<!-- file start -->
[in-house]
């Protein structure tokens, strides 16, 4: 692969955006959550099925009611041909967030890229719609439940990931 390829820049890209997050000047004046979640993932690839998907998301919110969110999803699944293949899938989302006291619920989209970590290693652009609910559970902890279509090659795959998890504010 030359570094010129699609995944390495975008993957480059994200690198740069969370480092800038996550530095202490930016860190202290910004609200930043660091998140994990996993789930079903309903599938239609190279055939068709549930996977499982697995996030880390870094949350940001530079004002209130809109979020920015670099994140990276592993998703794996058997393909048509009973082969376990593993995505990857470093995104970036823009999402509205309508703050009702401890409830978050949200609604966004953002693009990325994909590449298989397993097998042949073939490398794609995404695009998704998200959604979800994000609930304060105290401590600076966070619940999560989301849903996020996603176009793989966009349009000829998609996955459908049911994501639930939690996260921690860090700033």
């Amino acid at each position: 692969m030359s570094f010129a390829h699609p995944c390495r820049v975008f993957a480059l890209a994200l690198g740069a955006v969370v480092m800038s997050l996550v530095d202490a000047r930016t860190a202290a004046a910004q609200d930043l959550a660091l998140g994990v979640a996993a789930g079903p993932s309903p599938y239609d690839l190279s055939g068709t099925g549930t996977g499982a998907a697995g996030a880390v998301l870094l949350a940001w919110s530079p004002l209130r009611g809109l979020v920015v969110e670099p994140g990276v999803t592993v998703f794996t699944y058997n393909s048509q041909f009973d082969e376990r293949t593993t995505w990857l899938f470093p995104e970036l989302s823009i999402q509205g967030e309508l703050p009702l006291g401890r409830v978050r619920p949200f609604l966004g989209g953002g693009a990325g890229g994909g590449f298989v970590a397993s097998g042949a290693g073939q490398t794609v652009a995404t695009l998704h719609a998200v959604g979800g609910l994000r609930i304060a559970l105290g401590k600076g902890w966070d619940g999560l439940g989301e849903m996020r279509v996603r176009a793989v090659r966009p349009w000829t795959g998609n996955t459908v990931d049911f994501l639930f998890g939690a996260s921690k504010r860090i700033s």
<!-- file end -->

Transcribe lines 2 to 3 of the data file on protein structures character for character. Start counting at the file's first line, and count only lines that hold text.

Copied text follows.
């Protein structure tokens, strides 16, 4: 692969955006959550099925009611041909967030890229719609439940990931 390829820049890209997050000047004046979640993932690839998907998301919110969110999803699944293949899938989302006291619920989209970590290693652009609910559970902890279509090659795959998890504010 030359570094010129699609995944390495975008993957480059994200690198740069969370480092800038996550530095202490930016860190202290910004609200930043660091998140994990996993789930079903309903599938239609190279055939068709549930996977499982697995996030880390870094949350940001530079004002209130809109979020920015670099994140990276592993998703794996058997393909048509009973082969376990593993995505990857470093995104970036823009999402509205309508703050009702401890409830978050949200609604966004953002693009990325994909590449298989397993097998042949073939490398794609995404695009998704998200959604979800994000609930304060105290401590600076966070619940999560989301849903996020996603176009793989966009349009000829998609996955459908049911994501639930939690996260921690860090700033």
């Amino acid at each position: 692969m030359s570094f010129a390829h699609p995944c390495r820049v975008f993957a480059l890209a994200l690198g740069a955006v969370v480092m800038s997050l996550v530095d202490a000047r930016t860190a202290a004046a910004q609200d930043l959550a660091l998140g994990v979640a996993a789930g079903p993932s309903p599938y239609d690839l190279s055939g068709t099925g549930t996977g499982a998907a697995g996030a880390v998301l870094l949350a940001w919110s530079p004002l209130r009611g809109l979020v920015v969110e670099p994140g990276v999803t592993v998703f794996t699944y058997n393909s048509q041909f009973d082969e376990r293949t593993t995505w990857l899938f470093p995104e970036l989302s823009i999402q509205g967030e309508l703050p009702l006291g401890r409830v978050r619920p949200f609604l966004g989209g953002g693009a990325g890229g994909g590449f298989v970590a397993s097998g042949a290693g073939q490398t794609v652009a995404t695009l998704h719609a998200v959604g979800g609910l994000r609930i304060a559970l105290g401590k600076g902890w966070d619940g999560l439940g989301e849903m996020r279509v996603r176009a793989v090659r966009p349009w000829t795959g998609n996955t459908v990931d049911f994501l639930f998890g939690a996260s921690k504010r860090i700033s």